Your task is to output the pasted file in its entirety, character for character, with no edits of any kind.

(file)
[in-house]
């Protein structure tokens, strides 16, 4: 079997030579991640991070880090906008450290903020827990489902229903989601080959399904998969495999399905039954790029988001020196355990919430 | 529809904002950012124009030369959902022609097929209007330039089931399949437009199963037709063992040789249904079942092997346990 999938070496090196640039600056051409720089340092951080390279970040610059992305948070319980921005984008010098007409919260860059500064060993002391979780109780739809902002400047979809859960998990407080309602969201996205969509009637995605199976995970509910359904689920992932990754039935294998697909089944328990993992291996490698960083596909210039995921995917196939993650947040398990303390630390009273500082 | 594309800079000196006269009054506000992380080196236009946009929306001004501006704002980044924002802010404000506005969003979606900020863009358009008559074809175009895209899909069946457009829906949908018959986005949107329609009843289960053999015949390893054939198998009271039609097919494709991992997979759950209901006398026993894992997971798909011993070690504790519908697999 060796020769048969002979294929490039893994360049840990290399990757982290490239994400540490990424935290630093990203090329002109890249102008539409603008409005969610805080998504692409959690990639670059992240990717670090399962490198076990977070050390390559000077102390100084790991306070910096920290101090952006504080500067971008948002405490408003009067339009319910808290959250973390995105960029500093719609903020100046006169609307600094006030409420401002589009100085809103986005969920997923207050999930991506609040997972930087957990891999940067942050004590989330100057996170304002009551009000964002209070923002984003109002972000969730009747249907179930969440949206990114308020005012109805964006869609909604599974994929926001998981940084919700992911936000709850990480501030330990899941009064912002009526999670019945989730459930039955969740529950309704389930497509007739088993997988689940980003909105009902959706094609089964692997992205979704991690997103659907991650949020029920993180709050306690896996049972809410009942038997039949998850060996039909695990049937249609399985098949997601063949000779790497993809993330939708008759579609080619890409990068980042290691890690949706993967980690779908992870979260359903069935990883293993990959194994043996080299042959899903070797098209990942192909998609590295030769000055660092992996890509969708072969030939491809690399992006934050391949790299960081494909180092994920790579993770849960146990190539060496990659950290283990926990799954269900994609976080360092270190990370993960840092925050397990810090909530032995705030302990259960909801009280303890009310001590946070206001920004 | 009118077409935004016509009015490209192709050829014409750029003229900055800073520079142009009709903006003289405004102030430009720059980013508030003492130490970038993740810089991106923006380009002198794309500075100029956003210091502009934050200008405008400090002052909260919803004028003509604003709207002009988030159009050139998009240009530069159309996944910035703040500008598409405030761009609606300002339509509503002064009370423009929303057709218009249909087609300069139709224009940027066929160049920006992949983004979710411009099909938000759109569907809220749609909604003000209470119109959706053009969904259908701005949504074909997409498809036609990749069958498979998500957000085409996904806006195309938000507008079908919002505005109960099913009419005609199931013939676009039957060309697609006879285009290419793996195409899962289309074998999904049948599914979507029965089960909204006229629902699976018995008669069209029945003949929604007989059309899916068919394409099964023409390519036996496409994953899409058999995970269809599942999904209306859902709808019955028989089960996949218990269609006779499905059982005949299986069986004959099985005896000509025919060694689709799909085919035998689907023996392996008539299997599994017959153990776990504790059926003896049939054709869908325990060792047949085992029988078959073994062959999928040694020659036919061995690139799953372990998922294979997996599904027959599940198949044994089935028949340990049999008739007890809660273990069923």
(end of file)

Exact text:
[in-house]
């Protein structure tokens, strides 16, 4: 079997030579991640991070880090906008450290903020827990489902229903989601080959399904998969495999399905039954790029988001020196355990919430 | 529809904002950012124009030369959902022609097929209007330039089931399949437009199963037709063992040789249904079942092997346990 999938070496090196640039600056051409720089340092951080390279970040610059992305948070319980921005984008010098007409919260860059500064060993002391979780109780739809902002400047979809859960998990407080309602969201996205969509009637995605199976995970509910359904689920992932990754039935294998697909089944328990993992291996490698960083596909210039995921995917196939993650947040398990303390630390009273500082 | 594309800079000196006269009054506000992380080196236009946009929306001004501006704002980044924002802010404000506005969003979606900020863009358009008559074809175009895209899909069946457009829906949908018959986005949107329609009843289960053999015949390893054939198998009271039609097919494709991992997979759950209901006398026993894992997971798909011993070690504790519908697999 060796020769048969002979294929490039893994360049840990290399990757982290490239994400540490990424935290630093990203090329002109890249102008539409603008409005969610805080998504692409959690990639670059992240990717670090399962490198076990977070050390390559000077102390100084790991306070910096920290101090952006504080500067971008948002405490408003009067339009319910808290959250973390995105960029500093719609903020100046006169609307600094006030409420401002589009100085809103986005969920997923207050999930991506609040997972930087957990891999940067942050004590989330100057996170304002009551009000964002209070923002984003109002972000969730009747249907179930969440949206990114308020005012109805964006869609909604599974994929926001998981940084919700992911936000709850990480501030330990899941009064912002009526999670019945989730459930039955969740529950309704389930497509007739088993997988689940980003909105009902959706094609089964692997992205979704991690997103659907991650949020029920993180709050306690896996049972809410009942038997039949998850060996039909695990049937249609399985098949997601063949000779790497993809993330939708008759579609080619890409990068980042290691890690949706993967980690779908992870979260359903069935990883293993990959194994043996080299042959899903070797098209990942192909998609590295030769000055660092992996890509969708072969030939491809690399992006934050391949790299960081494909180092994920790579993770849960146990190539060496990659950290283990926990799954269900994609976080360092270190990370993960840092925050397990810090909530032995705030302990259960909801009280303890009310001590946070206001920004 | 009118077409935004016509009015490209192709050829014409750029003229900055800073520079142009009709903006003289405004102030430009720059980013508030003492130490970038993740810089991106923006380009002198794309500075100029956003210091502009934050200008405008400090002052909260919803004028003509604003709207002009988030159009050139998009240009530069159309996944910035703040500008598409405030761009609606300002339509509503002064009370423009929303057709218009249909087609300069139709224009940027066929160049920006992949983004979710411009099909938000759109569907809220749609909604003000209470119109959706053009969904259908701005949504074909997409498809036609990749069958498979998500957000085409996904806006195309938000507008079908919002505005109960099913009419005609199931013939676009039957060309697609006879285009290419793996195409899962289309074998999904049948599914979507029965089960909204006229629902699976018995008669069209029945003949929604007989059309899916068919394409099964023409390519036996496409994953899409058999995970269809599942999904209306859902709808019955028989089960996949218990269609006779499905059982005949299986069986004959099985005896000509025919060694689709799909085919035998689907023996392996008539299997599994017959153990776990504790059926003896049939054709869908325990060792047949085992029988078959073994062959999928040694020659036919061995690139799953372990998922294979997996599904027959599940198949044994089935028949340990049999008739007890809660273990069923």